As exciting as Nic Deslauriers debut was for Minnesota Wild fans on Monday night, residents of the State of Hockey are really clamoring for another addition to the starting roster. You know him, you love him, you may have hated him when he played for opponents, but here he is...
Minnesota Wild starting defenseman Jacob Middleton!
OK, so maybe “Midds” isn’t the debut that Wild fans are awaiting with bated breath. But if the former San Jose Shark has a St. Paul opening night like Deslauriers had against the Vegas Golden Knights, it should tide us over until Saturday.
No, Marc-Andre Fleury reportedly won’t get the net against the Vancouver Canucks on Thursday evening, as Cam Talbot will get chance to continue his winning streak over his last six starts. Talbot seems to have his confidence renewed lately with a .961 save percentage in his last three starts, including his second shutout of the season in the Wild’s 3-0 win over Vegas.
Instead, it’s Middleton who gets the call from head coach Dean Evason, and if Wednesday’s line rushes are any indication, he’ll be thrown right into the fire on the top pairing with Jared Spurgeon. Jonas Brodin and Matt Dumba will continue to share second pairing duties, and Jon Merril and Alex Goligoski are your bottom pair, with Dimitri Kulikov watching from the pressbox. Our own Thomas Williams broke down the decision to sit Kulikov instead of Goligoski or Merrill, as well as what the defensive-minded Middleton brings to the top pairing and how his skill set fits in well with a proficient puck mover like Spurgeon.
On offense, expect the same lineup for the Wild as they skated against the Golden Knights, including the new-look fourth line of Brandon Duhaime, Tyson Jost, and Deslauriers, whose rugged, physical, one-goal (and nearly two) effort earned a lot of fans on Monday night, despite many of those same fans (including myself) that may have second-guessed the decision to bring him aboard for a third-round pick.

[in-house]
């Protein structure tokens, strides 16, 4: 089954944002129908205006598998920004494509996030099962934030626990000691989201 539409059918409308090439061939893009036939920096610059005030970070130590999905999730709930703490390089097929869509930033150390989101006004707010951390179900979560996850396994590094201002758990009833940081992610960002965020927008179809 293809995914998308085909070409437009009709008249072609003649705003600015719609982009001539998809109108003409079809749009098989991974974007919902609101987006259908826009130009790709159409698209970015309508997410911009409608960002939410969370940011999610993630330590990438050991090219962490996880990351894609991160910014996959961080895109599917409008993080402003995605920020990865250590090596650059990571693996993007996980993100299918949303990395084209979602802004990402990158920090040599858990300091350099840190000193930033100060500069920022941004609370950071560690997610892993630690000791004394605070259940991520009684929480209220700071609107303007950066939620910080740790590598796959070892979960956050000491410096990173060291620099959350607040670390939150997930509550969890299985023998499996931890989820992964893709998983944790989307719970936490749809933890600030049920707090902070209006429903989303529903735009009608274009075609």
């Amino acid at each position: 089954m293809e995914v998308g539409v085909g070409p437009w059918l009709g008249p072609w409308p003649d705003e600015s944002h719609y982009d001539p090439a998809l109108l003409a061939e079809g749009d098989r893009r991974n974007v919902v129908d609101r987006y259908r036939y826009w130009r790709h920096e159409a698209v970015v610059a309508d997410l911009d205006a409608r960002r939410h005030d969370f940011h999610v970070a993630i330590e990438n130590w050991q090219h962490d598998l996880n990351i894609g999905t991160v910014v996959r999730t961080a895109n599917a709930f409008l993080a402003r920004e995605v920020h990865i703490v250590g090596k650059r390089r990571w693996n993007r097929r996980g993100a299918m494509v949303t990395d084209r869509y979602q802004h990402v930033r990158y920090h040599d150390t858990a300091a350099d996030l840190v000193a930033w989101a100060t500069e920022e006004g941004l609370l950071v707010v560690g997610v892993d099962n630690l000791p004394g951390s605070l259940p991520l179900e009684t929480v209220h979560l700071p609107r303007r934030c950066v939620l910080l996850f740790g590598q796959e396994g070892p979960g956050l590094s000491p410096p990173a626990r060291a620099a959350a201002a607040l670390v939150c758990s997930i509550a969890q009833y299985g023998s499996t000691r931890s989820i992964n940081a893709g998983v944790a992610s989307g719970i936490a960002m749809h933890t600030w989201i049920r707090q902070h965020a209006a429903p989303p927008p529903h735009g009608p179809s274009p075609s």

The Canucks come off a message-sending 3-1 victory against the NHL’s top team in the Colorado Avalanche on Wednesday night and take on the Wild on the second night of a tough back-to-back to start their four-game road trip. Vancouver had a pretty quiet trade deadline despite being tied to trade rumors both coming and going, but settled on adding defenseman Travis Dermott from the Toronto Maple Leafs, while shipping out forward Tyler Motte to the New York Rangers and Travis Hamonic to the Ottawa Senators, each of those deals involving a third-round pick in return. The Canucks also added depth centerman Brad Richardson on waivers from the Calgary Flames, who will slot into the Canucks’ third line between Juho Lammikko and Matthew Highmore. Dermott skated on the bottom pairing with former Wild defenseman Brad Hunt in Tuesday’s practice.
Defenseman Kyle Burroughs returned to practice on Tuesday but remains on IR and is unlikely to play against the Wild. The Canucks are also without Jason Dickinson, Tucker Poolman and Nils Hoglander, all of whom are on IR.